|A Jelly and the Nobel Prize|
Posted by Merry on July 06, 2012 at 15:38:38:|
When I photographed this 'Crystal Jelly', Aequorea victoria, I had no idea that it was a celebrity among the hydromedusa.
It was from these photoorgans that GFP was first isolated by Osamu Shimomura in 1962. Shimomura
Thirty years later, the gene was cloned and an avalanche of studies began with fluorescent proteins, plumbing their use as fluorescent labels in living systems. Used by countless medical and scientific research laboratories throughout the world, the applications of GFP and related fluorescent proteins are infinite.
In 2008, Osamu Shimomura, Martin Chalfie and Roger Tsien shared the Nobel Prize in Chemistry for their collective work on GFP. Pretty exciting stuff coming from a 3-inch jelly.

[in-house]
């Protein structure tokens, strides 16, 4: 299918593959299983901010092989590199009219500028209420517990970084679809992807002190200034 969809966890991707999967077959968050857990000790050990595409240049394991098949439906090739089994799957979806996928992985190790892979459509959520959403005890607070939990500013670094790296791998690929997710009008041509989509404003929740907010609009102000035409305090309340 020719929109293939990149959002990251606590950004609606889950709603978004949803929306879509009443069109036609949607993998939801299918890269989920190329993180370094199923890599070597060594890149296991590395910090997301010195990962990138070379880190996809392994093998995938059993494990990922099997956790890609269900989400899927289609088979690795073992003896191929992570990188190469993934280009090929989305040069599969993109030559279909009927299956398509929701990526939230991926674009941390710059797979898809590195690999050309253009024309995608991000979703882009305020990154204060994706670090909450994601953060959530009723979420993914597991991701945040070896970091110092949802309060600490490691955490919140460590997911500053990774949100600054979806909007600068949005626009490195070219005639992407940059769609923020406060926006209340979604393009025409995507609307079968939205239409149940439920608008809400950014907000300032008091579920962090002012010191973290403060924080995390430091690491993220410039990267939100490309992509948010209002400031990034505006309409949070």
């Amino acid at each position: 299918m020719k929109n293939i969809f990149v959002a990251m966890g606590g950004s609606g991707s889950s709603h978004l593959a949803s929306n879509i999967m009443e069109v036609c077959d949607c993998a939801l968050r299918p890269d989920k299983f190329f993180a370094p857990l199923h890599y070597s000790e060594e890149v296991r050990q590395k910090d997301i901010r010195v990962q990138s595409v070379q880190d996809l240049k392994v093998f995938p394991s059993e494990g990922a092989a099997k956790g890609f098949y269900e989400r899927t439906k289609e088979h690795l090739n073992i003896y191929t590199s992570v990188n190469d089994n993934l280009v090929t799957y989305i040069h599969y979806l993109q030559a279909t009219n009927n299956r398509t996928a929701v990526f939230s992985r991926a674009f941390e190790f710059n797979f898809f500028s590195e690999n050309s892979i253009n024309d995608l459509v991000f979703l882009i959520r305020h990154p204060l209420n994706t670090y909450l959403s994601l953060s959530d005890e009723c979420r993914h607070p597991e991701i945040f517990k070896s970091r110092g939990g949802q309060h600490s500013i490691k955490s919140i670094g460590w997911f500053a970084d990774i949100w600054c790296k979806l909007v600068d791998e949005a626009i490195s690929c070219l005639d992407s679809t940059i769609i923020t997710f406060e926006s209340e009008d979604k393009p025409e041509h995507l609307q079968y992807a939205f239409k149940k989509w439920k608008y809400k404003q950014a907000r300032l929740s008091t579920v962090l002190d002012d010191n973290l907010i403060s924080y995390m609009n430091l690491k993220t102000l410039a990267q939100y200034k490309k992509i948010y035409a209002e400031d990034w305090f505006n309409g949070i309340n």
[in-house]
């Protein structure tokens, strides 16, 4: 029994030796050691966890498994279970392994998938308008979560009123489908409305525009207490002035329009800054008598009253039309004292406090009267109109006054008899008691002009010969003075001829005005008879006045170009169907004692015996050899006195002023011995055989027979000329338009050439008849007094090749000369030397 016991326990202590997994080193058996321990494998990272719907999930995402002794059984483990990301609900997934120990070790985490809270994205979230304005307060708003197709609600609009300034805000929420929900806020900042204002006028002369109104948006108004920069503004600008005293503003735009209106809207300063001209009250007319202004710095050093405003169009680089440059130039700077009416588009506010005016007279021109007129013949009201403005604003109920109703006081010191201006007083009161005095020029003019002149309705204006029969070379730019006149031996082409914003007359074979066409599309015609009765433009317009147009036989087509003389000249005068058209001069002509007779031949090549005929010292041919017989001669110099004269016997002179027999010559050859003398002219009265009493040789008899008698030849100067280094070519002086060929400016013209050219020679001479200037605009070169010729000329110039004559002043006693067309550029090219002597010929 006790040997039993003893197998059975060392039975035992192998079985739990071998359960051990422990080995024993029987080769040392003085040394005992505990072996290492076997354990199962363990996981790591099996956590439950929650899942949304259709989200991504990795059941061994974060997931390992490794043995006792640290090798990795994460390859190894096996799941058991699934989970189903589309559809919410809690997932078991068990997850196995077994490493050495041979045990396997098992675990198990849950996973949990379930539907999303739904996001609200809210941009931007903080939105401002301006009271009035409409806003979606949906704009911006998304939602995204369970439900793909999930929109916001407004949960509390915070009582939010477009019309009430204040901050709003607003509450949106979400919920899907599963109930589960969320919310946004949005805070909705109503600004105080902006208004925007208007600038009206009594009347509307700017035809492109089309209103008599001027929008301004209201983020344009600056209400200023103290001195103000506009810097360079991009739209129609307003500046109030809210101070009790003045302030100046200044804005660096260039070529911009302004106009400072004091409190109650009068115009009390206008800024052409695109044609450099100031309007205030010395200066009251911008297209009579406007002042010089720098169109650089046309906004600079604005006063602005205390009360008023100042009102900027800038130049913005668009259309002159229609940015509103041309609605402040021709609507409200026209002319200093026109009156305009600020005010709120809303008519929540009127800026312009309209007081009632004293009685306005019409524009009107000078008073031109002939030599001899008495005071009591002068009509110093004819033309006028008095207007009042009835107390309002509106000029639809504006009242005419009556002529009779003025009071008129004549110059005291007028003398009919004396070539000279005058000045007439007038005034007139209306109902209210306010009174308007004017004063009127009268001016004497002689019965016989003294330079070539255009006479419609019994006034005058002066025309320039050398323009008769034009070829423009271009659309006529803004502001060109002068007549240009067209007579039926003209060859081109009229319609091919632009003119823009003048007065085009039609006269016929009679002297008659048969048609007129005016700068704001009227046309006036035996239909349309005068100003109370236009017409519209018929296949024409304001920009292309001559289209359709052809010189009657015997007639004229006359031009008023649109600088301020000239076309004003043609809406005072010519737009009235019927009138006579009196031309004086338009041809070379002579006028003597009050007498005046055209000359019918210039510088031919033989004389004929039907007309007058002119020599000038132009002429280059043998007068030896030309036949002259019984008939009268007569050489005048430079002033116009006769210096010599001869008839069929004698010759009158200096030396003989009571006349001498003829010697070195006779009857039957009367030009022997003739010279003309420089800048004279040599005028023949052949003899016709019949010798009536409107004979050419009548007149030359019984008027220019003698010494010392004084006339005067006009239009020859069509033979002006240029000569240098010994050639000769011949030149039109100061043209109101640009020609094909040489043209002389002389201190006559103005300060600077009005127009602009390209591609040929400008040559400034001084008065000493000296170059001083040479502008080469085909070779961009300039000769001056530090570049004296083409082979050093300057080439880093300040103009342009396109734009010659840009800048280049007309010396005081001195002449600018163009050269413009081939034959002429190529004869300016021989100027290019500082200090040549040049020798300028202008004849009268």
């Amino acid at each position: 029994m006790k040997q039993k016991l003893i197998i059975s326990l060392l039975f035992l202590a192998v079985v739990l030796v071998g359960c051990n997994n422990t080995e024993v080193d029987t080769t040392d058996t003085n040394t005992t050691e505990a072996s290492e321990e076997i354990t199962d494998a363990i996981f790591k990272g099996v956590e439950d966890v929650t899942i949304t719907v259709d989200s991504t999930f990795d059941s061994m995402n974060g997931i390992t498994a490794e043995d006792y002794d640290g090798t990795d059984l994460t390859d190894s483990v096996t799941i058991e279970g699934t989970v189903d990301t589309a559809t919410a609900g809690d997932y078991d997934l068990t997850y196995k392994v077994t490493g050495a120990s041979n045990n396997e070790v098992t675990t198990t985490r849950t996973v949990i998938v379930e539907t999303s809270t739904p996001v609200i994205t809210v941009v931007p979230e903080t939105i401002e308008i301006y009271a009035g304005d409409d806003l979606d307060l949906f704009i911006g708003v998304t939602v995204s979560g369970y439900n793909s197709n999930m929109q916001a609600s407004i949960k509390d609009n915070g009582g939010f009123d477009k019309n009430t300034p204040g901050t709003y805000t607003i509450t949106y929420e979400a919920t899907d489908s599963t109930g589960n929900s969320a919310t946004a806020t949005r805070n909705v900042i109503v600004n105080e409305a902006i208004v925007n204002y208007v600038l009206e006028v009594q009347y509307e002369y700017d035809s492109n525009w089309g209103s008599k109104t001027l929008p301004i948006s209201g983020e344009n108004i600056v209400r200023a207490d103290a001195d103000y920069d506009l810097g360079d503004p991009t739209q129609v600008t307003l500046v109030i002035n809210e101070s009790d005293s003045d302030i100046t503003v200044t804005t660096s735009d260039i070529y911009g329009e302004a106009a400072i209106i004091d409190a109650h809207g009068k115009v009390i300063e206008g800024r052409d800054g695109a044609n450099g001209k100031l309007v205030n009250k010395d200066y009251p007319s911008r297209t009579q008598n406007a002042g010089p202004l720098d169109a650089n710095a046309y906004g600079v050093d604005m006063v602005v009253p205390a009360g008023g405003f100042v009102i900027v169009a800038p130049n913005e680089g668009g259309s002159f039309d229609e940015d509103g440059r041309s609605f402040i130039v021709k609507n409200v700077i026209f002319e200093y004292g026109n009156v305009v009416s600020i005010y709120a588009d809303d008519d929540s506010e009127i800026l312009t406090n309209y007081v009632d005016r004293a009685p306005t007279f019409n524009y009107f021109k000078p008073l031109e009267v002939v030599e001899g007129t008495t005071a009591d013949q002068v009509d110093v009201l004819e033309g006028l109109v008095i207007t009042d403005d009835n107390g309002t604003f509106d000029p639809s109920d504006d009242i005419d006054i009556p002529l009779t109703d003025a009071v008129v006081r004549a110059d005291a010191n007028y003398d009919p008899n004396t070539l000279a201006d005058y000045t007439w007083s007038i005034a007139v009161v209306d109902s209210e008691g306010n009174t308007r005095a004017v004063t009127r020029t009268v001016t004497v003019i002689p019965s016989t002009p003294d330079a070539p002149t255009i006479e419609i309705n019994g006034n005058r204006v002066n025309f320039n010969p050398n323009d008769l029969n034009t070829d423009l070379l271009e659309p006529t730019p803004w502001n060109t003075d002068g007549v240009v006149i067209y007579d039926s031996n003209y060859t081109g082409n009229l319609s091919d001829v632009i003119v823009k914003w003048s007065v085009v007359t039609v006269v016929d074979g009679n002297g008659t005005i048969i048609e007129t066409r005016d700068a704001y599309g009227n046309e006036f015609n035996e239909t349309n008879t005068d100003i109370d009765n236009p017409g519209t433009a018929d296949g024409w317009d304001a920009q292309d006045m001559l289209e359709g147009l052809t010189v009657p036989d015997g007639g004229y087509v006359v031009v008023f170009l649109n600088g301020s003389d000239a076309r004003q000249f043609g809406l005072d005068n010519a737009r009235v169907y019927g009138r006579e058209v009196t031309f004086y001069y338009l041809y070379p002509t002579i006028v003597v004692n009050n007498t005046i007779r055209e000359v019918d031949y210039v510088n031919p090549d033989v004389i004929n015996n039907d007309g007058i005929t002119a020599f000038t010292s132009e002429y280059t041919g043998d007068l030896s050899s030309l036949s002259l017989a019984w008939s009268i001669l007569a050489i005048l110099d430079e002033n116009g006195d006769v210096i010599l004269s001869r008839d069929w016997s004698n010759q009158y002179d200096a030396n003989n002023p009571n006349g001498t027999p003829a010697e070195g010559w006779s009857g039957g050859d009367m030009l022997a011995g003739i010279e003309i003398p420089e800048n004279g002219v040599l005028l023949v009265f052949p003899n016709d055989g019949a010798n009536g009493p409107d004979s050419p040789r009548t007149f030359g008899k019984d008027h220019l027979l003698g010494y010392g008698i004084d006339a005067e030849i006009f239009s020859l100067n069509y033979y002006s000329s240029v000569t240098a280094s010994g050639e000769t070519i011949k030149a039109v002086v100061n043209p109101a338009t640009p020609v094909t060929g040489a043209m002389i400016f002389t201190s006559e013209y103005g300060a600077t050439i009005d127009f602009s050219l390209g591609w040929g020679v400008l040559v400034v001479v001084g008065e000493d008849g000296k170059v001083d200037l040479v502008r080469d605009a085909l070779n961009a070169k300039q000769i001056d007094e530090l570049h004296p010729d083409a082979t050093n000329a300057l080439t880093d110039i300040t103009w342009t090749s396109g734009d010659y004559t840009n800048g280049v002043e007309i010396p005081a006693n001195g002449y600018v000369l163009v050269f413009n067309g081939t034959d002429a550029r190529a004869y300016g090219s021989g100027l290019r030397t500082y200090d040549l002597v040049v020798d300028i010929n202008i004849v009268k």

But why the ring of light on Aequorea? The ocean is chock-full of creatures that produce bioluminescence, some in spectacular displays. Luminescence may be utilized in attracting prey, avoiding predators, camouflage, and communication - all have been implicated.
A few of the most recent drifters we encountered:
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